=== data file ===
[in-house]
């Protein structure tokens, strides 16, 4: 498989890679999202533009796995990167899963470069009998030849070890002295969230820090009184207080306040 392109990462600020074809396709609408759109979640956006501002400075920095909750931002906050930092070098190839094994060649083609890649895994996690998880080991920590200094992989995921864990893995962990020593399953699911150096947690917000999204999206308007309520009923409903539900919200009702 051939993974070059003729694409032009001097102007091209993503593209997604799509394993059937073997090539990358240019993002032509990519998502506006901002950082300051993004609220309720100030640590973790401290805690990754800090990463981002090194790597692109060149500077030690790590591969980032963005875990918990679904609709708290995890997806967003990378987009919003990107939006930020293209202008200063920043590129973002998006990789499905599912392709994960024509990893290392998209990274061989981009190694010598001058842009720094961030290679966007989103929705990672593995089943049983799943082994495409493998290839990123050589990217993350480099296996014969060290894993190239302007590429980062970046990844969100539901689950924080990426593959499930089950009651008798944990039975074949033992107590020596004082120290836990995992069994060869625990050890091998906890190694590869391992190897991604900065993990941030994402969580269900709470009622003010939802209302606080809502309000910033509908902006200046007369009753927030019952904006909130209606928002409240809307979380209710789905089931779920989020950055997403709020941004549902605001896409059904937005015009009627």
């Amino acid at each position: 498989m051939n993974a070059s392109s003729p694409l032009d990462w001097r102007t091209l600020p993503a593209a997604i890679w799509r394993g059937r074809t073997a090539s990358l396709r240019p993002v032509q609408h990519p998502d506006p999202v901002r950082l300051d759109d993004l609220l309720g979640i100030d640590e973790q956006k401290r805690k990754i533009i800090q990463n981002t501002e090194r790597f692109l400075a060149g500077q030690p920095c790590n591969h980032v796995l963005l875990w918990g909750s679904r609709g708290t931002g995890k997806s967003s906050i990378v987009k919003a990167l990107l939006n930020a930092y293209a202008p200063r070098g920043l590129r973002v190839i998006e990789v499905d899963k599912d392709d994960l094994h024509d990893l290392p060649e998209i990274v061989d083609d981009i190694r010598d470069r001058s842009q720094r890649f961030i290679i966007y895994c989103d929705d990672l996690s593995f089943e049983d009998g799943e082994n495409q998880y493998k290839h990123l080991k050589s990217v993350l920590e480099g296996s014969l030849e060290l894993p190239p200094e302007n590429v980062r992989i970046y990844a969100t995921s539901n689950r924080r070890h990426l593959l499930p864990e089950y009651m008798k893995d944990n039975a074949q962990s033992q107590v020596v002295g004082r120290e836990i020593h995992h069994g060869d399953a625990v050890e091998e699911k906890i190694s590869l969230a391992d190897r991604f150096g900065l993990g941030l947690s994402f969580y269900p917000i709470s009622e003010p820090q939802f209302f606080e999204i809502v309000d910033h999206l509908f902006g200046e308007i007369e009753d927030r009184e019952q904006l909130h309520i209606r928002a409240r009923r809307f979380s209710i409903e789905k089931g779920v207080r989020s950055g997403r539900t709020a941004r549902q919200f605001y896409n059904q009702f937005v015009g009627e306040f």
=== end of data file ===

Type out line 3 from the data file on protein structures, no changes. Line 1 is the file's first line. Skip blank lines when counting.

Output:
């Amino acid at each position: 498989m051939n993974a070059s392109s003729p694409l032009d990462w001097r102007t091209l600020p993503a593209a997604i890679w799509r394993g059937r074809t073997a090539s990358l396709r240019p993002v032509q609408h990519p998502d506006p999202v901002r950082l300051d759109d993004l609220l309720g979640i100030d640590e973790q956006k401290r805690k990754i533009i800090q990463n981002t501002e090194r790597f692109l400075a060149g500077q030690p920095c790590n591969h980032v796995l963005l875990w918990g909750s679904r609709g708290t931002g995890k997806s967003s906050i990378v987009k919003a990167l990107l939006n930020a930092y293209a202008p200063r070098g920043l590129r973002v190839i998006e990789v499905d899963k599912d392709d994960l094994h024509d990893l290392p060649e998209i990274v061989d083609d981009i190694r010598d470069r001058s842009q720094r890649f961030i290679i966007y895994c989103d929705d990672l996690s593995f089943e049983d009998g799943e082994n495409q998880y493998k290839h990123l080991k050589s990217v993350l920590e480099g296996s014969l030849e060290l894993p190239p200094e302007n590429v980062r992989i970046y990844a969100t995921s539901n689950r924080r070890h990426l593959l499930p864990e089950y009651m008798k893995d944990n039975a074949q962990s033992q107590v020596v002295g004082r120290e836990i020593h995992h069994g060869d399953a625990v050890e091998e699911k906890i190694s590869l969230a391992d190897r991604f150096g900065l993990g941030l947690s994402f969580y269900p917000i709470s009622e003010p820090q939802f209302f606080e999204i809502v309000d910033h999206l509908f902006g200046e308007i007369e009753d927030r009184e019952q904006l909130h309520i209606r928002a409240r009923r809307f979380s209710i409903e789905k089931g779920v207080r989020s950055g997403r539900t709020a941004r549902q919200f605001y896409n059904q009702f937005v015009g009627e306040f």